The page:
The Coronavirus Disease 2019 (COVID-19) pandemic has been associated with cases of refractory acute respiratory distress syndrome (ARDS) sometimes requiring support with extracorporeal membrane oxygenation (ECMO). Bivalirudin can be used for anticoagulation in patients on ECMO support, but its efficacy and safety in patients with COVID-19 is unknown. The authors set out to compare the pharmacologic characteristics and dosing requirements of bivalirudin in patients requiring ECMO support for ARDS due to COVID-19 versus ARDS from other etiologies.
Design and Setting
This retrospective case-control study was performed at Indiana University Health Methodist Hospital in Indianapolis, Indiana.
Patients were included if they were on venovenous ECMO support between June 2019 and June 2020, and divided into two groups: ARDS secondary to COVID-19 and those with ARDS from another etiology (Non-COVID).
Patient demographics, such as age, sex, weight, chronic comorbid conditions, baseline antiplatelet and anticoagulant use, antiplatelet use during ECMO, and need for renal replacement therapy were collected, and compared between groups. Time to activated partial thromboplastin time (aPTT) goal, percentage of time at aPTT goal, bivalirudin rates, total bivalirudin requirements, total duration on bivalirudin, total duration on ECMO, mortality, and complications associated with ECMO were collected and compared between groups.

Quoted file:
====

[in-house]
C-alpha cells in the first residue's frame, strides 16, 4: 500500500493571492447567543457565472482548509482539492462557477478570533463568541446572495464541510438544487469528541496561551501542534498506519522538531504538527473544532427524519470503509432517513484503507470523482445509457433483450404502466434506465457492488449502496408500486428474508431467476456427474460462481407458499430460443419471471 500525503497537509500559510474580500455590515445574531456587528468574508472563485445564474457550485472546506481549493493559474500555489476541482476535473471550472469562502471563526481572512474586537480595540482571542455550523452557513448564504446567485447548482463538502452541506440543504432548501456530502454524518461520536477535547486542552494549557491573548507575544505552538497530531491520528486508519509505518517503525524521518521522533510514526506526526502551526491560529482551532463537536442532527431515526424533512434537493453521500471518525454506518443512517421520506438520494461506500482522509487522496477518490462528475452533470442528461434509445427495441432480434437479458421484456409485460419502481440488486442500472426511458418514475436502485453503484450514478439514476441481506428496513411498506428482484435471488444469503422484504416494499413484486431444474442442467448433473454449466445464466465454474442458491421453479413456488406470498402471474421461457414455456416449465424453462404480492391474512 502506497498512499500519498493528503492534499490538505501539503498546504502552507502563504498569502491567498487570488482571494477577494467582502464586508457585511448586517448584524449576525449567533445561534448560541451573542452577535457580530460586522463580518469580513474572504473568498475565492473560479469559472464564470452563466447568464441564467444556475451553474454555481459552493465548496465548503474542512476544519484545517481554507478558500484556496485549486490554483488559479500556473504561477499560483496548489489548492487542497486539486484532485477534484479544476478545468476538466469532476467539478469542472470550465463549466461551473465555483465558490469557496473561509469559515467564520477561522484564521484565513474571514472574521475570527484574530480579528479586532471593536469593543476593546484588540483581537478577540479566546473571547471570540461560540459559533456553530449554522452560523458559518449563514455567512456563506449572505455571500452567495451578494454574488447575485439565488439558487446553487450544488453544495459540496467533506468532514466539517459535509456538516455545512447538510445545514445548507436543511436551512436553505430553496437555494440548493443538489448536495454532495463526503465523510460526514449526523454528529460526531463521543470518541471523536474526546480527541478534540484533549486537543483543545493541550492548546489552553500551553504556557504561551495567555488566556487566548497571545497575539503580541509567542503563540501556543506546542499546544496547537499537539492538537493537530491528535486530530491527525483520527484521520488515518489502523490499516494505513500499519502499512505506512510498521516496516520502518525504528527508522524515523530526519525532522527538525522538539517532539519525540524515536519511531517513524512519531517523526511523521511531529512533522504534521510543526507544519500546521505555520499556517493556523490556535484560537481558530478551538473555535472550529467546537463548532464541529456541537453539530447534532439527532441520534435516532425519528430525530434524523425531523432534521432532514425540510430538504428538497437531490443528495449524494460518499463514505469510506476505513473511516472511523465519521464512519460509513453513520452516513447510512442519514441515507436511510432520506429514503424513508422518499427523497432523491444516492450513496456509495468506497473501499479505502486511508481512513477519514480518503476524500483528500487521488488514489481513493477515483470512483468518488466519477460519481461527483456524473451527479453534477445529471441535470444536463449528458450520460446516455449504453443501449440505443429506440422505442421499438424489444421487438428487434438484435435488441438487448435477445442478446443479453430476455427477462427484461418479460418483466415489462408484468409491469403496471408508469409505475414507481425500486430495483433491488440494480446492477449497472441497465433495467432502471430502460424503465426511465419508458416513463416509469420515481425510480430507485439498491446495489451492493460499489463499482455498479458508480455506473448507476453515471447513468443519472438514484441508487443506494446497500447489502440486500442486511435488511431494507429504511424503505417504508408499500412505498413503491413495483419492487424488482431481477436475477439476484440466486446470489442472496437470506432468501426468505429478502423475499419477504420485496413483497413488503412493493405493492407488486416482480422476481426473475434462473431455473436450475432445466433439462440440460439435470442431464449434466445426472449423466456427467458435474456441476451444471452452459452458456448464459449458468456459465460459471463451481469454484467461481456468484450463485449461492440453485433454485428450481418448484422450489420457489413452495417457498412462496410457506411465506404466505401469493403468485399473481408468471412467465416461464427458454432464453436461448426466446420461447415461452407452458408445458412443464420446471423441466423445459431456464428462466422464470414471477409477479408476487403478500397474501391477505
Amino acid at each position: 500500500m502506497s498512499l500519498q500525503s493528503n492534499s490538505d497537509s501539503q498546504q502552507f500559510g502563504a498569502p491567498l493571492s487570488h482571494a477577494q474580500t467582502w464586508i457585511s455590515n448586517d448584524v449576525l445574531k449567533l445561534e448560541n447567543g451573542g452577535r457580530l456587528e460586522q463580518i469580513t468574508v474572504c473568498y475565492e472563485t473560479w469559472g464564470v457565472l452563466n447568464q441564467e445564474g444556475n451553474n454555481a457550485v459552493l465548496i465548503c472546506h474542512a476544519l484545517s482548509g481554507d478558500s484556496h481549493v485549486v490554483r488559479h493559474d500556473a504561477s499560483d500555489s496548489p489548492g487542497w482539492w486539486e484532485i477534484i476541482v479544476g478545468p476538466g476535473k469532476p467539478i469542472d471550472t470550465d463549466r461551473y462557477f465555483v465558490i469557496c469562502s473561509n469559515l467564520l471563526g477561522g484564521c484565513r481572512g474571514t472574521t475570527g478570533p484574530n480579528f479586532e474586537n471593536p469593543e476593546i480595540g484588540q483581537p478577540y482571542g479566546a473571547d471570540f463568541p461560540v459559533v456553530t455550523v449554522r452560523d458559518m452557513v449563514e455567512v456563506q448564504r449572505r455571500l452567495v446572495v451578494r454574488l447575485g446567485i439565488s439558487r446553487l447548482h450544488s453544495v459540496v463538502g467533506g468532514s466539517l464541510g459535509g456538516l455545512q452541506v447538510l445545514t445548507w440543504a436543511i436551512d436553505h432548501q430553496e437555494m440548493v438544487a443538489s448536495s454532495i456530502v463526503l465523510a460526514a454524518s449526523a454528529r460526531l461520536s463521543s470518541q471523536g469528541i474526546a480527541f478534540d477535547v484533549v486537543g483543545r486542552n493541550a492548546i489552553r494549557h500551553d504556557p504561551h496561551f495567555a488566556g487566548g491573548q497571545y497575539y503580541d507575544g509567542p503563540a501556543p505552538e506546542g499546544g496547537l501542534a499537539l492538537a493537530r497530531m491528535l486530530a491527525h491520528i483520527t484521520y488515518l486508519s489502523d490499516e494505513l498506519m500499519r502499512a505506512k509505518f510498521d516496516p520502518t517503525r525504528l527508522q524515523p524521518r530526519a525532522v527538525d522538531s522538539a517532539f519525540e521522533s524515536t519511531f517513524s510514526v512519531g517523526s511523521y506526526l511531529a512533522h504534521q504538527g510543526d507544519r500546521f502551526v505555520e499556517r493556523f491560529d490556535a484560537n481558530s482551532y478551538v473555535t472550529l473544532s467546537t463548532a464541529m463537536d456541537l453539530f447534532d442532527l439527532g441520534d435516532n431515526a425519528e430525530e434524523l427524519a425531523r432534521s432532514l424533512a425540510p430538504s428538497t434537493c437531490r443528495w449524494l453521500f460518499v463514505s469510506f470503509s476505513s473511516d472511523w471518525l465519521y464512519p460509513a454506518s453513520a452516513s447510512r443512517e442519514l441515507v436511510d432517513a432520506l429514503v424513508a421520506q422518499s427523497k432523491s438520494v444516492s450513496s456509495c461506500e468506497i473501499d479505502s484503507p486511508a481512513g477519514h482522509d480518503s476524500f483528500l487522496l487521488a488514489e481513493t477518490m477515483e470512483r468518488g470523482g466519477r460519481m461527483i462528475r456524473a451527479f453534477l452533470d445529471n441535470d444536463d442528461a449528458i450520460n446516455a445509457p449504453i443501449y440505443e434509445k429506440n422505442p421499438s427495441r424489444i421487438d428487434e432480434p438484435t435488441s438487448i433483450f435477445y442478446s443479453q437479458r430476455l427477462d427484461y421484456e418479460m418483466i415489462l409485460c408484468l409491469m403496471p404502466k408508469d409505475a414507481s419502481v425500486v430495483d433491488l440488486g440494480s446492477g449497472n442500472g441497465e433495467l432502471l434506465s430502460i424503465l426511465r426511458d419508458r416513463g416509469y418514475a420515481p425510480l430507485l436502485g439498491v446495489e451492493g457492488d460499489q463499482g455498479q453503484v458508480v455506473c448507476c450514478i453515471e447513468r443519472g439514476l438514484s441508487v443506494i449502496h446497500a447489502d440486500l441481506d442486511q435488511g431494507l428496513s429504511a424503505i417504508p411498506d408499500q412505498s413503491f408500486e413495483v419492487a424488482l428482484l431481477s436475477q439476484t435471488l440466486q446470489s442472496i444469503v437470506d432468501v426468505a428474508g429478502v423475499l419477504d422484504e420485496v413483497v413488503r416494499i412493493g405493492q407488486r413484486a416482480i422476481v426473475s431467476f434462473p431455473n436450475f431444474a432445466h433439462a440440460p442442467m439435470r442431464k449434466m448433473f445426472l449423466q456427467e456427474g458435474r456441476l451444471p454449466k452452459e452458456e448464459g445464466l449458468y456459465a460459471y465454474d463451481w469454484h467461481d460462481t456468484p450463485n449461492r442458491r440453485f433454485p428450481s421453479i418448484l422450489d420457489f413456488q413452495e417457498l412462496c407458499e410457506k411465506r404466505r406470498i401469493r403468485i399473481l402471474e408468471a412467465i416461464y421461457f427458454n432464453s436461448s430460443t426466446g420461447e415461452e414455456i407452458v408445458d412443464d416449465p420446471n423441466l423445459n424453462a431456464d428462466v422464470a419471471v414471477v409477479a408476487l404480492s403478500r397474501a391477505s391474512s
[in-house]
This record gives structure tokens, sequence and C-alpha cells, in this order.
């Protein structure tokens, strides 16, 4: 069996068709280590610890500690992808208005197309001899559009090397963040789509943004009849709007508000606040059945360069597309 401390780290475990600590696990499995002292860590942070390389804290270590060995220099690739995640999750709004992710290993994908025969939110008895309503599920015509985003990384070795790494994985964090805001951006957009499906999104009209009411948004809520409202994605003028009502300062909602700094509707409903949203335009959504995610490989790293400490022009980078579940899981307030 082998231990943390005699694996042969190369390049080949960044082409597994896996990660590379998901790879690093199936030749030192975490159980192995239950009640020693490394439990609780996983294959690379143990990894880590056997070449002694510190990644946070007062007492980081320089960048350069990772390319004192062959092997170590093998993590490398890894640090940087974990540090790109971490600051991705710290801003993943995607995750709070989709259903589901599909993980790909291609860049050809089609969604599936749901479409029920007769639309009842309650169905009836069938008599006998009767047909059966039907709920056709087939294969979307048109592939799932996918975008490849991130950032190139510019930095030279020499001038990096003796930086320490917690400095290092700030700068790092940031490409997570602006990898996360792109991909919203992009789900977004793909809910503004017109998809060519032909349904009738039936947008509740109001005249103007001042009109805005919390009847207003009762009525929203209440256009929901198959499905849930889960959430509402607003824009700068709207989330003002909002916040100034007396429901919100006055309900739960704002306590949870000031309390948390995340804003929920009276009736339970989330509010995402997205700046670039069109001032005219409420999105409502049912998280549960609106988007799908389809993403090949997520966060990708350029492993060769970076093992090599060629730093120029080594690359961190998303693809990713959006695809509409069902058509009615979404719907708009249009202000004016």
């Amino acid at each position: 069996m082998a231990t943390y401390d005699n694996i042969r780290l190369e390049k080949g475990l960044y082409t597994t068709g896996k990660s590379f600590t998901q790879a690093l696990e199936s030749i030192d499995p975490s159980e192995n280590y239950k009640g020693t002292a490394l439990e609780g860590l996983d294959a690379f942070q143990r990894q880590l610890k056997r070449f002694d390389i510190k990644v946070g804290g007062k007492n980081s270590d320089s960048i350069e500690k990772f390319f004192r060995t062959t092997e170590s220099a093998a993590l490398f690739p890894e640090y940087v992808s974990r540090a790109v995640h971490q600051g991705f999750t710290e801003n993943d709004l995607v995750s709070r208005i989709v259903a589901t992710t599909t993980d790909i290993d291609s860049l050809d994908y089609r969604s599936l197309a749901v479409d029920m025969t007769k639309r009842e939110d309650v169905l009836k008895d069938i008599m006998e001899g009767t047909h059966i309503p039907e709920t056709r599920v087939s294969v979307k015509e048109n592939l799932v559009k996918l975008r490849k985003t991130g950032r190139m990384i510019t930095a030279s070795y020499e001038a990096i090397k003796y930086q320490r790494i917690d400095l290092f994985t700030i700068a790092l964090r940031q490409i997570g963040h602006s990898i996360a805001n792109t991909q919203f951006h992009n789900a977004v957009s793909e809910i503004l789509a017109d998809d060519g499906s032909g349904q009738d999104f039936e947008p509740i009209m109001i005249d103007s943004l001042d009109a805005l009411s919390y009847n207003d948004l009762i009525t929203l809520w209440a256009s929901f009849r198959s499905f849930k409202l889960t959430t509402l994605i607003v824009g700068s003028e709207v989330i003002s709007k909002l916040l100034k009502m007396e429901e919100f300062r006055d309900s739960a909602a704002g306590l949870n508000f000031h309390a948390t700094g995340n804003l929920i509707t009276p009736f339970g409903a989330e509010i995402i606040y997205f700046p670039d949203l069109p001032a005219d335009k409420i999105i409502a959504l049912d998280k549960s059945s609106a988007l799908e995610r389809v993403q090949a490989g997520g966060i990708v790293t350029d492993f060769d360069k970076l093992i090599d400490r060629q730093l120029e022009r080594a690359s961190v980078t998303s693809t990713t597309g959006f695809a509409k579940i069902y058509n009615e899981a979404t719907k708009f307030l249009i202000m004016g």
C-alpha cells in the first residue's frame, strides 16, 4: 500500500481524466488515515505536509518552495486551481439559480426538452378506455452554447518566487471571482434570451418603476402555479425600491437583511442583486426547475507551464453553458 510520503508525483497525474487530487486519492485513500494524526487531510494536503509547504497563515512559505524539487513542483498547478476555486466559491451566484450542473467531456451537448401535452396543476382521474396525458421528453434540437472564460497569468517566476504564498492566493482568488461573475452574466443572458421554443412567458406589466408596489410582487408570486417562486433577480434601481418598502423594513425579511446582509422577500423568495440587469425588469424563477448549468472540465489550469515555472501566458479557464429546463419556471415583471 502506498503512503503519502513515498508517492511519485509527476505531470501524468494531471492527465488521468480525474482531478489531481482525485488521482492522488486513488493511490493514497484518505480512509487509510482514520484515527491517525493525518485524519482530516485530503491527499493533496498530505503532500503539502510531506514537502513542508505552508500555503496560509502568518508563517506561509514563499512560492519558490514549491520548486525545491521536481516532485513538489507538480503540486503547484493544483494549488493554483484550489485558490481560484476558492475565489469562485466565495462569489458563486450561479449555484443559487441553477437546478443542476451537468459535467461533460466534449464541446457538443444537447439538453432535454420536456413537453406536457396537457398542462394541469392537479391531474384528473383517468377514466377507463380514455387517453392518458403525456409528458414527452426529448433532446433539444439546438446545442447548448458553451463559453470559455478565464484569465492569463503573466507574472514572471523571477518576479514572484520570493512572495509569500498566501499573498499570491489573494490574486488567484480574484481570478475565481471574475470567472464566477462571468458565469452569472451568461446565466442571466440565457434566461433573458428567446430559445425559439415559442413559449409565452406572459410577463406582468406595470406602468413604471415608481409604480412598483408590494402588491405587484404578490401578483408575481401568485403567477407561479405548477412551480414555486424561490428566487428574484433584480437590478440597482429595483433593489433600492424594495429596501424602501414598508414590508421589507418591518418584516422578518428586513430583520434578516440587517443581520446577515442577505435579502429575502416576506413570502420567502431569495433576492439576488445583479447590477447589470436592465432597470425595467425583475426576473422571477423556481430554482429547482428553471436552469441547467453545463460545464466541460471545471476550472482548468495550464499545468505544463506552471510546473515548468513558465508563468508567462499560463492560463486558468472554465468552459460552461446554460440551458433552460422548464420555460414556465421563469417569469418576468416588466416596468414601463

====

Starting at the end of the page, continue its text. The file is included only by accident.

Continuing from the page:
Measurements and Main Results
A total of 42 patients met inclusion criteria (n = 19 COVID-19, n = 23 non-COVID). However, percentages of aPTTs at goal were maintained more consistently in patients with COVID-19 versus non-COVID (86% v 74%: p < 0.01). Higher median (IQR) daily rates (3.1 μg/kg/min [2.3-5.2] v 2.4 μg/kg/min [1.7-3.3]: p = 0.05) and higher median (IQR) maximum rates of bivalirudin (5 μg/kg/min [3.7-7.5] v 3.8 μg/kg/min [2.5-5]: p = 0.03) were required in the COVID-19 group versus the non-COVID group. Time to goal aPTT was similar between groups. There were no differences in complications associated with anticoagulation, as demonstrated by similar rates of bleeding and thrombosis between both groups.
Patients on ECMO with ARDS from COVID-19 require more bivalirudin overall and higher rates of bivalirudin to maintain goal aPTTs compared with patients without COVID-19. However, COVID-19 patients more consistently maintain goal aPTT. Future randomized trials are needed to support efficacy and safety of bivalirudin for anticoagulation of COVID-19 patients on ECMO.